Over at ZDNet, the second installment in my Fixing Vista series is now up:
Fixing Windows Vista, Part 2: Taming UAC
In it, I explain why User Account Control (UAC) isn’t a set of simple "Are you sure?" dialog boxes like some people think, and also offer three alternatives to turning it off completely.
Check it out and let me know what you think.
8 thoughts on “Bugged by UAC? Here are some alternatives”
Great article. The only fault I could find is describing what a “Standard Account” or at least what the difference is between Standard and Administrators.
I am surprised to hear that file and registry virtualization is dependant on UAC being on. I would have thought that it would be independent of UAC. I have always believed that only OS applications (I would exclude any non-OS MS apps such as Word or IE) should be mucking around in the Windows directory.
I think UAC is a needed thing for Windows, due to the having to run as administrator problem. And I can even view the current time (including seconds) on vista without being an administrator or clicking on a UAC dialog.
But, I hope that subsequent versions borrow some code from gnome (I don’t know if they originally wrote it, I just discovered it a bit ago) that pops up a similar dialog as UAC, but has some checkboxes that offer additional options (remember forever, remember for this session, etc) that make the command much more useful.
For a regular user, it is probably fine, but as an IT person, when someone asks me to debug a networking problem or something on their computer, and I have to click the UAC dialog 47 times in the 10 minutes I am sitting on their computer, it gets pretty tiring. I won’t disable it, because I agree that it protects some people from themselves.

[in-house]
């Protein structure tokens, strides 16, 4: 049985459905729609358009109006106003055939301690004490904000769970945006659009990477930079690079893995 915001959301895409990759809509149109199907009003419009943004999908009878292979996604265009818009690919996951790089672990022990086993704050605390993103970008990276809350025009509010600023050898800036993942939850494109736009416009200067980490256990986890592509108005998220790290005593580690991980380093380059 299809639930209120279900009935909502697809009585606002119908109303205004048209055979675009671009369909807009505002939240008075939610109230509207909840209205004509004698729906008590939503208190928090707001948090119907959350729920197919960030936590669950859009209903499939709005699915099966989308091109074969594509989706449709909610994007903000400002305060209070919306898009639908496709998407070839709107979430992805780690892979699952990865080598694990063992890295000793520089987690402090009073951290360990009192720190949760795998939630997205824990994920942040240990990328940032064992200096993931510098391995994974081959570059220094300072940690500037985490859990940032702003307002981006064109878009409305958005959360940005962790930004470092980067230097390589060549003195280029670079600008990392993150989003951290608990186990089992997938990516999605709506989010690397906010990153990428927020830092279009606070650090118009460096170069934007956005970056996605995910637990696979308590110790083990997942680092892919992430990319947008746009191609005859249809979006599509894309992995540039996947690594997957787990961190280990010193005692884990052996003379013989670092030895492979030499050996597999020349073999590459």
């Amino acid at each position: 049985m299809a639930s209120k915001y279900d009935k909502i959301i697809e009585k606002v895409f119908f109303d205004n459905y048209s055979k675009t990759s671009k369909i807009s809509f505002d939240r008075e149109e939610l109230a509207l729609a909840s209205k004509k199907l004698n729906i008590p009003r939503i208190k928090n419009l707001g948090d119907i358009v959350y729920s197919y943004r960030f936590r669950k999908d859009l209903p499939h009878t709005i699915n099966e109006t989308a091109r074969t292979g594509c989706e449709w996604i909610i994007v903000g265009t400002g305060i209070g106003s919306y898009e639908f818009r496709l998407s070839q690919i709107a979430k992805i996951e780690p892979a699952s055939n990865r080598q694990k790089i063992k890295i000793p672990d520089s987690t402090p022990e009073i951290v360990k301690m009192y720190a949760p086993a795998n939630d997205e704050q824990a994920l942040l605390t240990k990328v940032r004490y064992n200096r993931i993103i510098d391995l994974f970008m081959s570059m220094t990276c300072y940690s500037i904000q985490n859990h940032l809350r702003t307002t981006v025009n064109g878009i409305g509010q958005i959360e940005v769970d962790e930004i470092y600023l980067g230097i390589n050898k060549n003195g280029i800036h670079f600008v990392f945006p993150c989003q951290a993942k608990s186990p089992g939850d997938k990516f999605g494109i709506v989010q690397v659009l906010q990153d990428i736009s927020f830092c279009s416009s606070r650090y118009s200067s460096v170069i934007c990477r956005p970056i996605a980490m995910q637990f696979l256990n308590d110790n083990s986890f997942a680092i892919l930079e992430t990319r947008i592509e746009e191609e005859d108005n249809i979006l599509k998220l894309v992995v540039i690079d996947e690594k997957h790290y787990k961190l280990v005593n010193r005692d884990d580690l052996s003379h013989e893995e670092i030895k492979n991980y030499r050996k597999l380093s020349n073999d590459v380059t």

I think adding a “remember for 5 minutes” or something would fix it for me. That is assuming that it is too hard to write the OS/applications such that UAC isn’t needed.
Copying the “su” and/or “sux” commands would be very helpful, and remove the need (for me) of UAC at all, just deny regular users entirely.
Really good article – there were several suggestions in it that I hadn’t seen before.
Good point about the UAC prompts. Here’s an idea, and I haven’t tried this so it’s possible that it will require a reboot. Take the ‘Disable UAC for Admins’ setting Ed talked about on page 2 of his article, and save both the ‘On’ and ‘Off’ settings into .REG files. When you sit down to troubleshoot a problem that requires a bunch of UAC elevations, logon as an Admin, open the ‘Admin UAC Off’ .REG file and then do a gpedit /force at the command line to turn UAC off for Admin accounts. When you’re done, open the ‘Admin UAC On’ .REG file and do another gpedit /force to turn UAC back on for Admin accounts.
In theory, this should allow you to turn UAC on and off for Admin accounts whenever you want. Again, I haven’t tried this, and if you’re forced to reboot between the on and off setting, you obviously wouldn’t save any time.
Hope that helps.
Correction – the setting I mentioned above is on page 3 of the article, not page 2.
Carl, no reboot required, so this would in fact be a great tweak.
Would be very easy to do as a little scriptlet. Let me see if I can whip something up.
Ed, what do you think of TweakUAC? It seems to do some the things you suggest.
SAZMD, The Quiet mode setting in TweakUAC will automatically toggle the ConsentPromptBehaviorAdmin setting for you. That could be more convenient than using regedit.
@SAZMD and Ed
I hadn’t heard of TweakUAC – you learn something new every day!
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